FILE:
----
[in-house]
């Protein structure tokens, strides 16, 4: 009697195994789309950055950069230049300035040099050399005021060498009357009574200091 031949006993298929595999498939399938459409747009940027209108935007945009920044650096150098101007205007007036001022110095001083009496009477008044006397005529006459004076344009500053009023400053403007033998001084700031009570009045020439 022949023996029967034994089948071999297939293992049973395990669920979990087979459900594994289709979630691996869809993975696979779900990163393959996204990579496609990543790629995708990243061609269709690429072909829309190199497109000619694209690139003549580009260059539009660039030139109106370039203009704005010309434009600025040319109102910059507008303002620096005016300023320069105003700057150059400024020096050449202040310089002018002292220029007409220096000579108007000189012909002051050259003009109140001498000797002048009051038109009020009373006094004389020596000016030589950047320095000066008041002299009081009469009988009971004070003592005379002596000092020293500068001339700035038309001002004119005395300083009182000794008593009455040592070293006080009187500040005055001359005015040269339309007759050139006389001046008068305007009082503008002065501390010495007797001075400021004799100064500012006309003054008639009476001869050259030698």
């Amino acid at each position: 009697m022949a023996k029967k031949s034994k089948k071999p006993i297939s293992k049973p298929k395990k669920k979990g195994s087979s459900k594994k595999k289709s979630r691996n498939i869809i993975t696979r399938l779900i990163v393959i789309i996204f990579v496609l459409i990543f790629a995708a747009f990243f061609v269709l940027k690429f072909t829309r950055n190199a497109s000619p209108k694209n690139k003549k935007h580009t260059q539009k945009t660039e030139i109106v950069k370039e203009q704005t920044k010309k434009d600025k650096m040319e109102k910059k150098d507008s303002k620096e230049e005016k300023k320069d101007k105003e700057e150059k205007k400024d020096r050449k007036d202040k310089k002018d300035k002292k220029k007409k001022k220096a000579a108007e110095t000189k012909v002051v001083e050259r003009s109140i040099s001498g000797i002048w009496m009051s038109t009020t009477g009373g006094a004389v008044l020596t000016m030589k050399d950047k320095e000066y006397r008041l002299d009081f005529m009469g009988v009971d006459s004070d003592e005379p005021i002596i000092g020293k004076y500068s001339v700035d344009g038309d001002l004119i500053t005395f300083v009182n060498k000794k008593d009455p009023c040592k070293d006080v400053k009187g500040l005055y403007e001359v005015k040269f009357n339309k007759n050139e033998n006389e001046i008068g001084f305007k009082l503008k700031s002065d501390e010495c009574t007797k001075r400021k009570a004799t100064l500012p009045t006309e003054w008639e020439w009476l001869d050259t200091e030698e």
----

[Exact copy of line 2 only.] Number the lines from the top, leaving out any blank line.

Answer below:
């Protein structure tokens, strides 16, 4: 009697195994789309950055950069230049300035040099050399005021060498009357009574200091 031949006993298929595999498939399938459409747009940027209108935007945009920044650096150098101007205007007036001022110095001083009496009477008044006397005529006459004076344009500053009023400053403007033998001084700031009570009045020439 022949023996029967034994089948071999297939293992049973395990669920979990087979459900594994289709979630691996869809993975696979779900990163393959996204990579496609990543790629995708990243061609269709690429072909829309190199497109000619694209690139003549580009260059539009660039030139109106370039203009704005010309434009600025040319109102910059507008303002620096005016300023320069105003700057150059400024020096050449202040310089002018002292220029007409220096000579108007000189012909002051050259003009109140001498000797002048009051038109009020009373006094004389020596000016030589950047320095000066008041002299009081009469009988009971004070003592005379002596000092020293500068001339700035038309001002004119005395300083009182000794008593009455040592070293006080009187500040005055001359005015040269339309007759050139006389001046008068305007009082503008002065501390010495007797001075400021004799100064500012006309003054008639009476001869050259030698």